After 40 years of conflict, Afghanistan faces yet another period of instability in 2021. Peace negotiations between the Afghan government and the Islamic Emirate of Afghanistan (IEA, also known as the Taliban) have made little to no progress since they began in September 2020. Fighting between government forces and armed opposition groups continues to claim thousands of civilian lives each year while crippling public infrastructure. Violence and insecurity are pervasive throughout the country and show no sign of abating. Healthcare facilities in Afghanistan are attacked more often than almost anywhere in the world, forcing their temporary or permanent closure and depriving millions of access to vital medical services. The humanitarian crisis, compounded by the health and socioeconomic shocks of the COVID-19 pandemic, is worsening throughout the country.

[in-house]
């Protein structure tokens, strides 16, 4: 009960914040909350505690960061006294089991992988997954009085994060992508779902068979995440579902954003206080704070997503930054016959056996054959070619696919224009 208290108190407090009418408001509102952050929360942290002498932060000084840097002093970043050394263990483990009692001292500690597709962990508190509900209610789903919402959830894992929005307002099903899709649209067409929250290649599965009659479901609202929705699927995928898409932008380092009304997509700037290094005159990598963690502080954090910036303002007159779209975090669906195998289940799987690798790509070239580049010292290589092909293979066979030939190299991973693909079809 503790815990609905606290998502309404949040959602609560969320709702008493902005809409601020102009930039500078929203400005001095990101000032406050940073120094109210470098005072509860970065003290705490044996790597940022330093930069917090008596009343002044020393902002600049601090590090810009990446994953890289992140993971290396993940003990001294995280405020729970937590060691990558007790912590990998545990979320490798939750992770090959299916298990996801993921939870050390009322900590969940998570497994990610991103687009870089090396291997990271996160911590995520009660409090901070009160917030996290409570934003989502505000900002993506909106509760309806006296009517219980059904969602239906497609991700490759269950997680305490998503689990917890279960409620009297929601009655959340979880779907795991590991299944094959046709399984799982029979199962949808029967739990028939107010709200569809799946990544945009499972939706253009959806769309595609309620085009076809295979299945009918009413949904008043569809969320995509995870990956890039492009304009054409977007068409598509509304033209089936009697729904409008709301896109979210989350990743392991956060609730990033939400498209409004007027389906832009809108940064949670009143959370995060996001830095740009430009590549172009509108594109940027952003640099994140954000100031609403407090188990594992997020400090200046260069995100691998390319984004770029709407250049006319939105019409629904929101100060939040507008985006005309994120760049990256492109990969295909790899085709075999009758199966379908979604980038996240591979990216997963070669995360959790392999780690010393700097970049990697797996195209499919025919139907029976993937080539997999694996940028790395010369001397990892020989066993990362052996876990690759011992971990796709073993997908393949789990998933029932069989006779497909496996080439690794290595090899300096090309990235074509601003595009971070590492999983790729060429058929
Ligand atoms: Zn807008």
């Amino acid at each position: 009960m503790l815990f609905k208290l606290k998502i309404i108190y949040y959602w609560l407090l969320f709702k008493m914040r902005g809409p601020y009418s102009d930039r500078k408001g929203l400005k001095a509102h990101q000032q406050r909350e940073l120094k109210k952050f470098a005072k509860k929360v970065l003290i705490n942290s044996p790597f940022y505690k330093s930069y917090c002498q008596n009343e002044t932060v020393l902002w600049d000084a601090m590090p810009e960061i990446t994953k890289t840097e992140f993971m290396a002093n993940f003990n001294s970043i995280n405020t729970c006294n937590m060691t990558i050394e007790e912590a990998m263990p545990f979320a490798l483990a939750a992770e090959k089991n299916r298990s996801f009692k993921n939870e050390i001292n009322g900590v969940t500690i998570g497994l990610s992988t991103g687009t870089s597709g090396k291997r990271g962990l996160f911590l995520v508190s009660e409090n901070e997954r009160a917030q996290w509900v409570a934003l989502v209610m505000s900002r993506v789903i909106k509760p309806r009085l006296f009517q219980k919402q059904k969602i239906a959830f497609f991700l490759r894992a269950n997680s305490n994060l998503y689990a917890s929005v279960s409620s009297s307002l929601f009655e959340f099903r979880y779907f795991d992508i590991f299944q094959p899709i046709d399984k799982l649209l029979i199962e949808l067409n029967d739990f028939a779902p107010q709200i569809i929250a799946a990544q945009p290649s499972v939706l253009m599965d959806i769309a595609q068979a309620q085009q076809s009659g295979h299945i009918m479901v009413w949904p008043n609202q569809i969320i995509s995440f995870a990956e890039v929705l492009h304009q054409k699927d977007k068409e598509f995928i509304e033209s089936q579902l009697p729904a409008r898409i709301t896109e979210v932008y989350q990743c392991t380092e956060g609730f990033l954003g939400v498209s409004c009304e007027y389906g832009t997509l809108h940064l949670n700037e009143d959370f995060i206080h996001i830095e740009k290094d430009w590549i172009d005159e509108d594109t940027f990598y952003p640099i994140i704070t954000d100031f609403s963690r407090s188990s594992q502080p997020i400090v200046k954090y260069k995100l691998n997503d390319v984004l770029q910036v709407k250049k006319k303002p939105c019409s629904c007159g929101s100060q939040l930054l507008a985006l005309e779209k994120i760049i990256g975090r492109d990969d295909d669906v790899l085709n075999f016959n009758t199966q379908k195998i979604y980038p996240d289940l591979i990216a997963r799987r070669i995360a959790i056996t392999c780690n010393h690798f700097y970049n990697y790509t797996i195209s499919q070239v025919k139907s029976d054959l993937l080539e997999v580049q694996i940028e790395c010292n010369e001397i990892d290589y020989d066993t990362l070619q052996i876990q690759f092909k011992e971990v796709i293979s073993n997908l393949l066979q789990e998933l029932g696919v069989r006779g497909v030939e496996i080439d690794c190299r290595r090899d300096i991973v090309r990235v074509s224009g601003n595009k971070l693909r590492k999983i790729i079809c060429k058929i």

This briefing paper, produced by Médecins Sans Frontières (MSF), features new medical data and accounts from patients, caretakers and MSF clinical staff in Helmand, Herat, Kandahar and Khost provinces.
Download and read the report:
In surveying these groups, MSF found that Afghans today are struggling to access basic necessities, including medical care, as a result of violence and insecurity, poverty, and an under-funded and under-resourced health system. Every day, Afghans must undertake dangerous journeys across active frontlines and mined roads, through checkpoints and areas controlled by armed groups to seek medical care. They are often unable or too afraid to leave their homes, and, when medical emergencies happen, such delays can prove fatal.
MSF brought these issues to public attention in reports released in 2014 and 2020. We publish this new briefing to show that the persistent barriers that Afghans face when seeking healthcare continue to this day.